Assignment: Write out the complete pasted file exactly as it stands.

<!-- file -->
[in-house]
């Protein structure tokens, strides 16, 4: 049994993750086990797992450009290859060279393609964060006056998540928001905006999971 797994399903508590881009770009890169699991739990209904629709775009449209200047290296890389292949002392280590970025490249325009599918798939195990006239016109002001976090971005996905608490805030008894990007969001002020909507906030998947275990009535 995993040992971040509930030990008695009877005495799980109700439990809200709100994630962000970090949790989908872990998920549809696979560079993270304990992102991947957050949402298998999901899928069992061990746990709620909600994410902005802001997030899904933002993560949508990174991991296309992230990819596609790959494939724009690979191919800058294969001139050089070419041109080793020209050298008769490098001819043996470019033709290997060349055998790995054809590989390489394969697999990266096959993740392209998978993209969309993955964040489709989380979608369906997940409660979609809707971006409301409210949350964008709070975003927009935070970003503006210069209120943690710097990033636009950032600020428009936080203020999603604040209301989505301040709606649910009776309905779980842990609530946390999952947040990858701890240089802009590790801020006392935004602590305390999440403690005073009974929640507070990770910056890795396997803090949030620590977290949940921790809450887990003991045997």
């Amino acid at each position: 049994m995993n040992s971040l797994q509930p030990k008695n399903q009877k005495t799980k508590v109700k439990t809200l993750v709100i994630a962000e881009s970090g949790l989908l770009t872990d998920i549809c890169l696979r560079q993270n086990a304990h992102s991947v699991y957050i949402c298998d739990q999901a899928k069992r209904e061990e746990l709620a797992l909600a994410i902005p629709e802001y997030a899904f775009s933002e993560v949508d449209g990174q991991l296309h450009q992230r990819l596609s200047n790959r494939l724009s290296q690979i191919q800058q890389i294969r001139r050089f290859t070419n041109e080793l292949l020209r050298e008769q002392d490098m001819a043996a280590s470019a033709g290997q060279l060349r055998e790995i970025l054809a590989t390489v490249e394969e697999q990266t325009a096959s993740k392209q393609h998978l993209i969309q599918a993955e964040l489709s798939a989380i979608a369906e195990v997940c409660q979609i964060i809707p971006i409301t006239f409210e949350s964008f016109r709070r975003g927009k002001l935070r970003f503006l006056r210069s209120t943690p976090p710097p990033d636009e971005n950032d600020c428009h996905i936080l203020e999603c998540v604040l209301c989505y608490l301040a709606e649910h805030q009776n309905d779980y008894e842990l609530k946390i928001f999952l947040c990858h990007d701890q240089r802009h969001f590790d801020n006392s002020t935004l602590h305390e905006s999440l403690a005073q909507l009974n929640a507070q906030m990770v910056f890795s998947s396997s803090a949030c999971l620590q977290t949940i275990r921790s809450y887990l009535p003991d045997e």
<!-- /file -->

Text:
[in-house]
């Protein structure tokens, strides 16, 4: 049994993750086990797992450009290859060279393609964060006056998540928001905006999971 797994399903508590881009770009890169699991739990209904629709775009449209200047290296890389292949002392280590970025490249325009599918798939195990006239016109002001976090971005996905608490805030008894990007969001002020909507906030998947275990009535 995993040992971040509930030990008695009877005495799980109700439990809200709100994630962000970090949790989908872990998920549809696979560079993270304990992102991947957050949402298998999901899928069992061990746990709620909600994410902005802001997030899904933002993560949508990174991991296309992230990819596609790959494939724009690979191919800058294969001139050089070419041109080793020209050298008769490098001819043996470019033709290997060349055998790995054809590989390489394969697999990266096959993740392209998978993209969309993955964040489709989380979608369906997940409660979609809707971006409301409210949350964008709070975003927009935070970003503006210069209120943690710097990033636009950032600020428009936080203020999603604040209301989505301040709606649910009776309905779980842990609530946390999952947040990858701890240089802009590790801020006392935004602590305390999440403690005073009974929640507070990770910056890795396997803090949030620590977290949940921790809450887990003991045997």
């Amino acid at each position: 049994m995993n040992s971040l797994q509930p030990k008695n399903q009877k005495t799980k508590v109700k439990t809200l993750v709100i994630a962000e881009s970090g949790l989908l770009t872990d998920i549809c890169l696979r560079q993270n086990a304990h992102s991947v699991y957050i949402c298998d739990q999901a899928k069992r209904e061990e746990l709620a797992l909600a994410i902005p629709e802001y997030a899904f775009s933002e993560v949508d449209g990174q991991l296309h450009q992230r990819l596609s200047n790959r494939l724009s290296q690979i191919q800058q890389i294969r001139r050089f290859t070419n041109e080793l292949l020209r050298e008769q002392d490098m001819a043996a280590s470019a033709g290997q060279l060349r055998e790995i970025l054809a590989t390489v490249e394969e697999q990266t325009a096959s993740k392209q393609h998978l993209i969309q599918a993955e964040l489709s798939a989380i979608a369906e195990v997940c409660q979609i964060i809707p971006i409301t006239f409210e949350s964008f016109r709070r975003g927009k002001l935070r970003f503006l006056r210069s209120t943690p976090p710097p990033d636009e971005n950032d600020c428009h996905i936080l203020e999603c998540v604040l209301c989505y608490l301040a709606e649910h805030q009776n309905d779980y008894e842990l609530k946390i928001f999952l947040c990858h990007d701890q240089r802009h969001f590790d801020n006392s002020t935004l602590h305390e905006s999440l403690a005073q909507l009974n929640a507070q906030m990770v910056f890795s998947s396997s803090a949030c999971l620590q977290t949940i275990r921790s809450y887990l009535p003991d045997e």